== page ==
Bagels, Passion, and Purpose
I gave my wallet a good once over the other day and came across this again. An ID card that I have kept tucked away in there ever since it was given to me back in 2000. It is a military identification that was issued the day after I was let out of prison and the day before the military released me back into the wild - almost nine years into my career. And if you can’t tell by looking at me, I am “impaired” to the gills. It makes me giggle whenever I clean out my wallet and stumble upon it. It also resurrects some deeper memories and emotions, however.
Yes, intoxicants were involved and I’m sporting a dumbass, smarmy look, to be sure. But despite not remembering this photo being taken, I do recall some of the things that were rattling around in my head at the time. And they all amounted to what I can best describe as a strong sense of planless purpose.
This particular day notwithstanding, for the length of my incarceration I had been mentally and physically preparing to hit the ground running upon my release. And I did so, quite aimlessly. It's hard to find what you're looking for when you don't know what it is or where they keep it.
What I did know, was that with every fiber I was ready to commit to something and throw my everything toward it. I just had absolutely no clue what it was or might be. Believe it or not, that is the look on my face here - filtered heavily through like 9 beers and if I recall correctly, some ecstasy. It would take another decade before I stumbled upon inspiration in the form of the great outdoors. Then another handful of years went by before I found passion in storytelling through the mediums of photography, writing, and public speaking.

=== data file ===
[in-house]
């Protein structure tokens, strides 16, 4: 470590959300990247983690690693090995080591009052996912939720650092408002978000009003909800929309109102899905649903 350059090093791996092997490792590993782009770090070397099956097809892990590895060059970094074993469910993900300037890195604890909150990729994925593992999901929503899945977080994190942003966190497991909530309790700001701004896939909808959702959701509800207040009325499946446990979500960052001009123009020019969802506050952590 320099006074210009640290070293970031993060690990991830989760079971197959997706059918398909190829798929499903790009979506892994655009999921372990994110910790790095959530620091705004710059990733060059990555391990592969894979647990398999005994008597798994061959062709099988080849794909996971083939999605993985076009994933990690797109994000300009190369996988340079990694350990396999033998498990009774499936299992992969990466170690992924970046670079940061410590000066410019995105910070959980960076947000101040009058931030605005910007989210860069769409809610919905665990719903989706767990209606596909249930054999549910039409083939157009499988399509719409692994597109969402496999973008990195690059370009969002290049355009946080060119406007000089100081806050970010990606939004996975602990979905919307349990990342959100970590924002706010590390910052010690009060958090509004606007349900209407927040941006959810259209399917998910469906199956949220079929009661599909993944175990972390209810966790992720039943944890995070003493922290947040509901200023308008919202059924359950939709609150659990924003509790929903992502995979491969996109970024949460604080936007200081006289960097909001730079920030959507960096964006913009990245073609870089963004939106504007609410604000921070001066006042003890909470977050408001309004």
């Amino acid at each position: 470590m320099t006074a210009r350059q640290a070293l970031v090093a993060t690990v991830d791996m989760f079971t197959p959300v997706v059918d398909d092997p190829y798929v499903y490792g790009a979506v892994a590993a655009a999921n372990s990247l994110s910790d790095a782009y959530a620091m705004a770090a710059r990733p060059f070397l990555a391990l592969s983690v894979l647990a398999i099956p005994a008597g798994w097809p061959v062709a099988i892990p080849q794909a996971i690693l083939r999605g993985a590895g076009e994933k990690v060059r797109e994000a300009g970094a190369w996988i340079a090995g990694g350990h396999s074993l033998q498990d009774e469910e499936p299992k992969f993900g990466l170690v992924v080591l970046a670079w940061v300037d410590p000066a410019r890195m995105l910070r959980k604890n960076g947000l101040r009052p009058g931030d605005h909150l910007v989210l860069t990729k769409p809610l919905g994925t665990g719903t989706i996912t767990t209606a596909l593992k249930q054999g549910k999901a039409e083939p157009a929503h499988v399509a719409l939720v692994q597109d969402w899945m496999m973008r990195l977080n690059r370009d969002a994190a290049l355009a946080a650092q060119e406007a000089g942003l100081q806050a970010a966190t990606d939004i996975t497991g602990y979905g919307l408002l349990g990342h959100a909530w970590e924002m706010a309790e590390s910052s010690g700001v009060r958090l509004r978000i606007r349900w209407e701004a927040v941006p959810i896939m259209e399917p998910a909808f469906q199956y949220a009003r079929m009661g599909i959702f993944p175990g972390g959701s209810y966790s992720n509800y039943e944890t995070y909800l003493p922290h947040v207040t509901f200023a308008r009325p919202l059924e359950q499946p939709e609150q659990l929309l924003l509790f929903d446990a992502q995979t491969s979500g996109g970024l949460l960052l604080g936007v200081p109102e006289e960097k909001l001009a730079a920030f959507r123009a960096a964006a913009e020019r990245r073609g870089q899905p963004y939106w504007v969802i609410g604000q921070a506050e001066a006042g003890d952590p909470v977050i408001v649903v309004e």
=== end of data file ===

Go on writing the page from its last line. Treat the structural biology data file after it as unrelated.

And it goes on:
And now, the approach, motivations, and intentions driving the stories I wish to tell and the ways in which I tell them, have all been re-tailored by trauma. Yet perhaps more purposeful than ever. I suppose the upshot here is something akin to those memes you see where scientist lady X didn’t invent the widget until she was in her 50s. Or musician guy Y didn’t pen Symphony 47b in F minor until he was in his 60s. I’m not comparing myself or what I do to folks of that ilk whatsoever.
What I’m saying is that sometimes it takes a long time before you encounter something that really floats your boat. And perhaps another several years before something else comes along and turns your crank. And some of us spend our first handful of decades making dick & fart jokes, shirking responsibility, and generally mucking up the works before anything vaguely related to inspiration or passion enters our fray. I wish I could tell post-prison, up at 4 am, bagel-making-for-minimum-wage me all of this. But really, I’m just happy I ever stumbled upon such things at all. Truth be told though, making bagels wasn’t that bad.